Top 5 Point Guards in Golden State Warriors Franchise’s History
Golden State Warriors
5. Guy Rodgers
The man who pretty much created the point guard position for the franchise was Guy Rodgers. From 1958-66, he led the Warriors to the playoffs four times with one NBA Finals appearance in that mix. Rodgers’ play-making ability led him to be known as one of the league’s best ball-handlers back in the day. His franchise record in assists (4,855) still stands to this day. During the 8 seasons he had endured with the Warriors franchise, Guy Rodgers averaged 12.8 points, 8.3 assists and 5.1 rebounds per contest. His biggest weakness unfortunately was his lack of efficiency as he averaged a very pedestrian 37 percent from the floor. Beyond though, there is no doubt he deserves a spot on this list.
4. Sleepy Floyd
Besides his four years in Oakland, Sleepy Floyd had a very average career. He averaged 12.8 points, 5.4 assists and 1.2 steals on 44.4 percent shooting over his 13 year career but what matter is what he did in Golden State. During his time with the Warriors, he was one of the best point guards and most electrifying players in the NBA. Floyd averaged 17.7 points, 6.7 assists and 1.7 steals on 46.8 percent shooting with Golden State, and turned those numbers up even higher to post back-to-back seasons with a PER above 20 in 1985-86 and 1986-87.
The only other Warriors’ PG’s to ever have two seasons at that level are the players coming up soon on this list. What cements Floyd’s spot in the top 10, however, is what he did in the 1987 playoffs. His averages of 21.4 points, 10.2 assists and 1.8 steals are one thing, but his 50.7 FG percentage, 46.4 3P percentage and 92.2 FT percentage are hard to fathom. After carrying Golden State into Round 2, Floyd set a still-NBA record in Game 4 with a 29-point fourth quarter against the LA Lakers. His time in Golden State is still vastly underrated to this day.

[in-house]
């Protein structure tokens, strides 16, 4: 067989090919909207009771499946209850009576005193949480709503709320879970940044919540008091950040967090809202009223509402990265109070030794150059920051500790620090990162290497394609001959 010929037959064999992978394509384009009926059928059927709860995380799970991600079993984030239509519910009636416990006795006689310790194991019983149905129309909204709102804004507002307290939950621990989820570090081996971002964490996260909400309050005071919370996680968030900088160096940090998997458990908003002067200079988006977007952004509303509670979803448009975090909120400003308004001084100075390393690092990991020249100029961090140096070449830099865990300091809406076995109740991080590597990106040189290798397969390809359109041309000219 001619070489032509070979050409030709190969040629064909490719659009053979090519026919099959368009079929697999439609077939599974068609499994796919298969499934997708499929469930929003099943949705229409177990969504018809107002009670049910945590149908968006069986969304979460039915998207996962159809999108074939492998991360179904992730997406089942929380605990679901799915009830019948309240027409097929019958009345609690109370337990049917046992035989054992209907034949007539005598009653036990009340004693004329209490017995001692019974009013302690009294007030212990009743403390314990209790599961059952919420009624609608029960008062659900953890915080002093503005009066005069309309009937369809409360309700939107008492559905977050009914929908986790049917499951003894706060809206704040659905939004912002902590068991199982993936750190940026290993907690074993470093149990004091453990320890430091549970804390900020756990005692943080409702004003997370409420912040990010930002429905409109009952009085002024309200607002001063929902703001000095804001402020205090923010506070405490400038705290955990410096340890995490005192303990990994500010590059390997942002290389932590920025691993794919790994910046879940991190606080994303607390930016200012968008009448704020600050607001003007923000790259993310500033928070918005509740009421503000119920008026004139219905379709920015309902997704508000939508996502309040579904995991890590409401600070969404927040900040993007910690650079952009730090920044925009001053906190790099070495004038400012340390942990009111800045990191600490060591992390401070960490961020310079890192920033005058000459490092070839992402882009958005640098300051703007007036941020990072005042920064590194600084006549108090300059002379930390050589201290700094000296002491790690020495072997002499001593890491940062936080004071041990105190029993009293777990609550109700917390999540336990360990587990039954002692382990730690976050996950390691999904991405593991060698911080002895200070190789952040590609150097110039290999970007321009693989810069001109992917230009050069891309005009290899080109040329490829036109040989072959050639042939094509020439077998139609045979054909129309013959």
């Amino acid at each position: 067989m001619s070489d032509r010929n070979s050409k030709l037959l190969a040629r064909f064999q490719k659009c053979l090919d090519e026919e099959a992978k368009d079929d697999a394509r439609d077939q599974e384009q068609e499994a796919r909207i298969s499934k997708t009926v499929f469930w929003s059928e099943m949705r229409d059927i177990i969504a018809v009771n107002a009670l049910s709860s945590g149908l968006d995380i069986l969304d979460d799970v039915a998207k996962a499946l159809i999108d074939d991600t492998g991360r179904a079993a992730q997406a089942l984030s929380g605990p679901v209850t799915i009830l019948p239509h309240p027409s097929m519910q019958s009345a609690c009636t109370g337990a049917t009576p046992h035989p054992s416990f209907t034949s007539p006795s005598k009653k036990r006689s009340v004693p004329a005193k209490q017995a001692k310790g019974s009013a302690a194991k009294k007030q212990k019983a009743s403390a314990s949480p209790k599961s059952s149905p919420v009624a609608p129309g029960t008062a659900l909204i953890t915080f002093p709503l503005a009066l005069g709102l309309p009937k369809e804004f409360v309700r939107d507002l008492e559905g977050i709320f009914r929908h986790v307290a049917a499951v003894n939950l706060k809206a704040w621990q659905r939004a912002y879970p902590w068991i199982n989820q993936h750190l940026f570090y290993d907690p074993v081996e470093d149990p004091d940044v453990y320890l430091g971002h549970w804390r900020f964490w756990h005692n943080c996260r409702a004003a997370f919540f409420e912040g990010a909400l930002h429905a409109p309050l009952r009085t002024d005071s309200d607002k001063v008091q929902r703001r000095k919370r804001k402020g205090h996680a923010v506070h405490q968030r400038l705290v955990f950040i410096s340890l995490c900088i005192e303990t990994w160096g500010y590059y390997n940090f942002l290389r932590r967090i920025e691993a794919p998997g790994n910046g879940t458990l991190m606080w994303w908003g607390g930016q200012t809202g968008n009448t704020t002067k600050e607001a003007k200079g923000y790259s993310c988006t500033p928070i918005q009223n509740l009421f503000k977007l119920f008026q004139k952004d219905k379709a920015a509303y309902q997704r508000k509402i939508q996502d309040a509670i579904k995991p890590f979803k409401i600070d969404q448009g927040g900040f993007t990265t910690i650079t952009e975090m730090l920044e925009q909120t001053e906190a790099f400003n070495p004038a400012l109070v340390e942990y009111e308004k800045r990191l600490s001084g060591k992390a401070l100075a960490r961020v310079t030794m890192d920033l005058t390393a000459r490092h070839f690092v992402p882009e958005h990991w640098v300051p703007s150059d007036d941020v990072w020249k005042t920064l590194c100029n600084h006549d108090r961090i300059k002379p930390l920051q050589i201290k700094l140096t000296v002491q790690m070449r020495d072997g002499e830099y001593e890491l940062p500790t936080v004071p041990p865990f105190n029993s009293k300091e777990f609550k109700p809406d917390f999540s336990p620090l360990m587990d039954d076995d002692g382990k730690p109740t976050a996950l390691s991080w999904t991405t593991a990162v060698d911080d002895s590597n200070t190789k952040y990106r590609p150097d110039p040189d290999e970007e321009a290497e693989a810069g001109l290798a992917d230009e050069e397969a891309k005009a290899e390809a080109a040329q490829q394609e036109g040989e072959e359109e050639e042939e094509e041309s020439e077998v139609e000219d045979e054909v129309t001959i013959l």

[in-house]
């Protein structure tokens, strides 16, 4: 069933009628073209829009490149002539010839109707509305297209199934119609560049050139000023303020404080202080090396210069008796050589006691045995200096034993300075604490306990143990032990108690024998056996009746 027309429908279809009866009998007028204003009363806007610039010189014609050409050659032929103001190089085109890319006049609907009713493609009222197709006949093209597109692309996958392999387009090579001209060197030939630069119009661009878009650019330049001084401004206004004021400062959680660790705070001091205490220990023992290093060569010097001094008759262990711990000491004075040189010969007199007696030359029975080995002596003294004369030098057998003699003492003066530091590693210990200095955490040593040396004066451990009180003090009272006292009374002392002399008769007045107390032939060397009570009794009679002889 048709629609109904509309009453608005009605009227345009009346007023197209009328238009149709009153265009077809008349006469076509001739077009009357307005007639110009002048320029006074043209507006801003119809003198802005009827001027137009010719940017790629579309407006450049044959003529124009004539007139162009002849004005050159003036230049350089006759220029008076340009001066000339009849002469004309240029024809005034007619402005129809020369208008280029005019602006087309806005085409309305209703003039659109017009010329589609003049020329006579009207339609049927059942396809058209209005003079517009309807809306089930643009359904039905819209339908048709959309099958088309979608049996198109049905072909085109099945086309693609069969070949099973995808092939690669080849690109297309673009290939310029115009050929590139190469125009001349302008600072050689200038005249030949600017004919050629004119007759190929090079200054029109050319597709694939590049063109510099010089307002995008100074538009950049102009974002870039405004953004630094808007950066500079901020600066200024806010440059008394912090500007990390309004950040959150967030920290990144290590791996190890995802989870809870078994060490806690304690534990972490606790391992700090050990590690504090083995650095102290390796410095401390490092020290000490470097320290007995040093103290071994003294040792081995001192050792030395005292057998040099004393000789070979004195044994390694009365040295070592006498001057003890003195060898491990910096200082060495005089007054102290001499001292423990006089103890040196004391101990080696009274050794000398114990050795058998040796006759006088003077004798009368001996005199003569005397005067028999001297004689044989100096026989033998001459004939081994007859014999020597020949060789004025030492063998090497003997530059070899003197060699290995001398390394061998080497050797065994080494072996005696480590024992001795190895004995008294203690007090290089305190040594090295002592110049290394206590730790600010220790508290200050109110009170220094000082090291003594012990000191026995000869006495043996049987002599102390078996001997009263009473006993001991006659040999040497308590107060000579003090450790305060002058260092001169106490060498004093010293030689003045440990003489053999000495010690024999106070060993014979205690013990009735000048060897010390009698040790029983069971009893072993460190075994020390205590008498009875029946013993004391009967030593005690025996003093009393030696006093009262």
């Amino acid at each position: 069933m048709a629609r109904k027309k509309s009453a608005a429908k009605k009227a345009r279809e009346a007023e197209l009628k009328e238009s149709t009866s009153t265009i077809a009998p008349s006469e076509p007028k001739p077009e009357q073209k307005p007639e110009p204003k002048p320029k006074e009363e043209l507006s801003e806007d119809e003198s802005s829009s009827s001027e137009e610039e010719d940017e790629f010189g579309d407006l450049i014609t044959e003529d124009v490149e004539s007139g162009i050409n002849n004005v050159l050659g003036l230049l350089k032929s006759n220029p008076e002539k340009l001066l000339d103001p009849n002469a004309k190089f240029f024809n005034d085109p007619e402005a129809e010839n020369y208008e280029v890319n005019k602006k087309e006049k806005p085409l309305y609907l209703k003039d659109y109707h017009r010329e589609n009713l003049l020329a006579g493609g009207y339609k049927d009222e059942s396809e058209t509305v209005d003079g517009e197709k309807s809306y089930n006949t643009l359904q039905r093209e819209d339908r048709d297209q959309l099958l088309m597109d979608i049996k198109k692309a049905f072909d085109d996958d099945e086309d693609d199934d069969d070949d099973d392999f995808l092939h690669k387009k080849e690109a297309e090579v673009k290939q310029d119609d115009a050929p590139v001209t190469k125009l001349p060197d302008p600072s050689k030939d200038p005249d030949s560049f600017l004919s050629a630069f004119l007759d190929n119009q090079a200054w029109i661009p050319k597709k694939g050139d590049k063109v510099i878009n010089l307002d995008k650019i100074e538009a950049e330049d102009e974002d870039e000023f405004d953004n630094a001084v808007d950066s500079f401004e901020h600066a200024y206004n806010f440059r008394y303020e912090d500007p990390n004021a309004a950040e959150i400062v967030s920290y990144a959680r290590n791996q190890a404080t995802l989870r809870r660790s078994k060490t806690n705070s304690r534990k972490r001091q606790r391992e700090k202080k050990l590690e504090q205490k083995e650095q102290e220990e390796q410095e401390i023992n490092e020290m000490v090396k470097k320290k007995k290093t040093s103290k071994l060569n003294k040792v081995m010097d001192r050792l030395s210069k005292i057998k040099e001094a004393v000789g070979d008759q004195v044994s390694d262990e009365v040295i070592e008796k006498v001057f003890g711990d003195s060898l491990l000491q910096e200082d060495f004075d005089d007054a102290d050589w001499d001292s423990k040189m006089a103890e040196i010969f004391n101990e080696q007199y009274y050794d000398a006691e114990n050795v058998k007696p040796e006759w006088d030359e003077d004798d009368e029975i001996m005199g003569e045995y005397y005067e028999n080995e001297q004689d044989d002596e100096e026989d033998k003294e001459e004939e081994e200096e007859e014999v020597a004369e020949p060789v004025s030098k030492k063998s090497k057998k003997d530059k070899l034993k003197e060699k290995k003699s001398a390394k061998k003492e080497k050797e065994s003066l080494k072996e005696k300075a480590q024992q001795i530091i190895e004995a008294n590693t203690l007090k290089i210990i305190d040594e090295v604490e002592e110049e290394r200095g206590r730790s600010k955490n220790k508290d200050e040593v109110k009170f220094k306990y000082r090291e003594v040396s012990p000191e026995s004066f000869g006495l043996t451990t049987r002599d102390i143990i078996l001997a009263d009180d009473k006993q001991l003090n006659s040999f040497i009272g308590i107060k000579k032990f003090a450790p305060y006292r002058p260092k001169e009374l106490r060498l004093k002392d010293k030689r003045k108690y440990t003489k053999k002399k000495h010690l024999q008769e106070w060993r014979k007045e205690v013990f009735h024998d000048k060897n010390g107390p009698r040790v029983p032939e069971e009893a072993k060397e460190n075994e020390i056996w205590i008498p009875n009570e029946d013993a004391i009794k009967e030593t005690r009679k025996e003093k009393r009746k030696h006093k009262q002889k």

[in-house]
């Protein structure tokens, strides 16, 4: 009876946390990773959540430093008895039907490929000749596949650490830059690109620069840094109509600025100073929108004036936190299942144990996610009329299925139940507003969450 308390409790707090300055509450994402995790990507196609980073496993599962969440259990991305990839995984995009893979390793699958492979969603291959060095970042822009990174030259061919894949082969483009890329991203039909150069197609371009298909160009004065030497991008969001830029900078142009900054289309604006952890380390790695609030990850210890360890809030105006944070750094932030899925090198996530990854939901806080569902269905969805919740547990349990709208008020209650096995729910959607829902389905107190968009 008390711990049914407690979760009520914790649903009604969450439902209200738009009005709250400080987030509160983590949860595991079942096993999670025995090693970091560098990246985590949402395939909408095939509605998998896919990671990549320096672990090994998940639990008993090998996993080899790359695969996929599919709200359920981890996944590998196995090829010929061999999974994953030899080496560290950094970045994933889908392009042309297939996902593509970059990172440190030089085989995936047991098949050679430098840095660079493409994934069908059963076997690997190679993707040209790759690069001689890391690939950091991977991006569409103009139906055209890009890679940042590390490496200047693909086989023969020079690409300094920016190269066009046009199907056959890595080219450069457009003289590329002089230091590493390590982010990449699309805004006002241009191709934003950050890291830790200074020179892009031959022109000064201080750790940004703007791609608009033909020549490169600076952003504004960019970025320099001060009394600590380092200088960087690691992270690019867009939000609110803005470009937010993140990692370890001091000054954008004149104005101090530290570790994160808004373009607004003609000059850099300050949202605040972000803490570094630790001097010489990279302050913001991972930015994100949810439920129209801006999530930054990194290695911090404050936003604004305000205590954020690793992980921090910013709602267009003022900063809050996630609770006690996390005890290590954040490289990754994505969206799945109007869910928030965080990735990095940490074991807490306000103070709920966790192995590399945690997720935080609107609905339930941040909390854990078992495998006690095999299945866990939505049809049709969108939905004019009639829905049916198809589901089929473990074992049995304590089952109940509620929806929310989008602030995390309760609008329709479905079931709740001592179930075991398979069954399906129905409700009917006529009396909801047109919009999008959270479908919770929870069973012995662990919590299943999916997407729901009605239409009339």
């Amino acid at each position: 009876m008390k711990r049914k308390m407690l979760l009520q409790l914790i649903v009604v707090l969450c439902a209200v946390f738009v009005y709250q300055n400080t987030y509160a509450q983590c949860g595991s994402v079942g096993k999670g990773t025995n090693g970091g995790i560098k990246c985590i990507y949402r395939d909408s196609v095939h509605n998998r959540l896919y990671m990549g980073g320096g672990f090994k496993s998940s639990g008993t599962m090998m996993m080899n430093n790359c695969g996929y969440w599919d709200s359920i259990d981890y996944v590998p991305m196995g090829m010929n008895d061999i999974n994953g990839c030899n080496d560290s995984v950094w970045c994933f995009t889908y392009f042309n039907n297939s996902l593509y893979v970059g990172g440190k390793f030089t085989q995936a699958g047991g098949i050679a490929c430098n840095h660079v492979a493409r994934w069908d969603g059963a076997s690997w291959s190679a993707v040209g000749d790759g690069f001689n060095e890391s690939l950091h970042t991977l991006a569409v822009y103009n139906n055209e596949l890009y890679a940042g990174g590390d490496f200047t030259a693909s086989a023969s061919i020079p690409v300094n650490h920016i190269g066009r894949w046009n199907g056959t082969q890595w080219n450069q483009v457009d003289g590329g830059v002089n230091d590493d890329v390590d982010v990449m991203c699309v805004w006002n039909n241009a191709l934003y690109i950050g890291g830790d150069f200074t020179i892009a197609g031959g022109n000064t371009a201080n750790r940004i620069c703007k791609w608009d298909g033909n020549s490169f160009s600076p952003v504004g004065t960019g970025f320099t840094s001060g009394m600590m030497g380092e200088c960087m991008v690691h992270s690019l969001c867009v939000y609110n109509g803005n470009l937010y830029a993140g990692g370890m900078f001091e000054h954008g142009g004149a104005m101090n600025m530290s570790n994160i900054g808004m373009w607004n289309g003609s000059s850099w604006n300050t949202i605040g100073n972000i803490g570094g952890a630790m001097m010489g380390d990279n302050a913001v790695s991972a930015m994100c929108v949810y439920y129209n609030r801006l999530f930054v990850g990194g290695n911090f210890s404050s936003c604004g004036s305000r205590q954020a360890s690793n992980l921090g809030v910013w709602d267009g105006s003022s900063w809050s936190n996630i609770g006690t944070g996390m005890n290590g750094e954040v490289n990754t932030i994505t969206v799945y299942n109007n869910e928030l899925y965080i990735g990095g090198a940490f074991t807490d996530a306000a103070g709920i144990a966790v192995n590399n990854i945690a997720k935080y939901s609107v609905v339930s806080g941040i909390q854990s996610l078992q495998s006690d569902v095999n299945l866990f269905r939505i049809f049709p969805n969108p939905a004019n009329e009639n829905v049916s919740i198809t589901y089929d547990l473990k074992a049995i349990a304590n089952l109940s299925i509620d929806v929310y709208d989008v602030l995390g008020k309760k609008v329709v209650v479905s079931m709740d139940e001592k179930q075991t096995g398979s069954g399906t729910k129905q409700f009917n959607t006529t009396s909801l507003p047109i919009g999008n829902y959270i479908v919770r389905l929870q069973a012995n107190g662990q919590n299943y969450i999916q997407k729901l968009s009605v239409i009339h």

3. Baron Davis
Baron Davis was not drafted by Golden State but he spent what was the middle and prime of his career in Oakland. His numbers as a Warriors were astounding: 20.1 PPG, 4.4 RPG, 8.1 APG and 2.1 SPG. That barely begins to explain how great Davis was during that stretch, however. His strength, defensive ability and clutch shooting made him one of the top players in the NBA during that time. He was also the unquestioned leader of the 2006-07 team that became the first ever No. 8 seed to beat a No. 1 seed in a seven-game series. Remember that epic series against Dallas? His 25.3 PPG, 4.5 RPG, 6.5 APG, 2.9 SPG and 51.3 FG percentage during those playoffs are enough to call it one of the greatest Warriors’ playoff performances of all-time. Throw in his Round 2, Game 3 dunk over Andrei Kirilenko (widely considered one of the greatest dunks in postseason history), and you got a top 3 point guard in franchise history.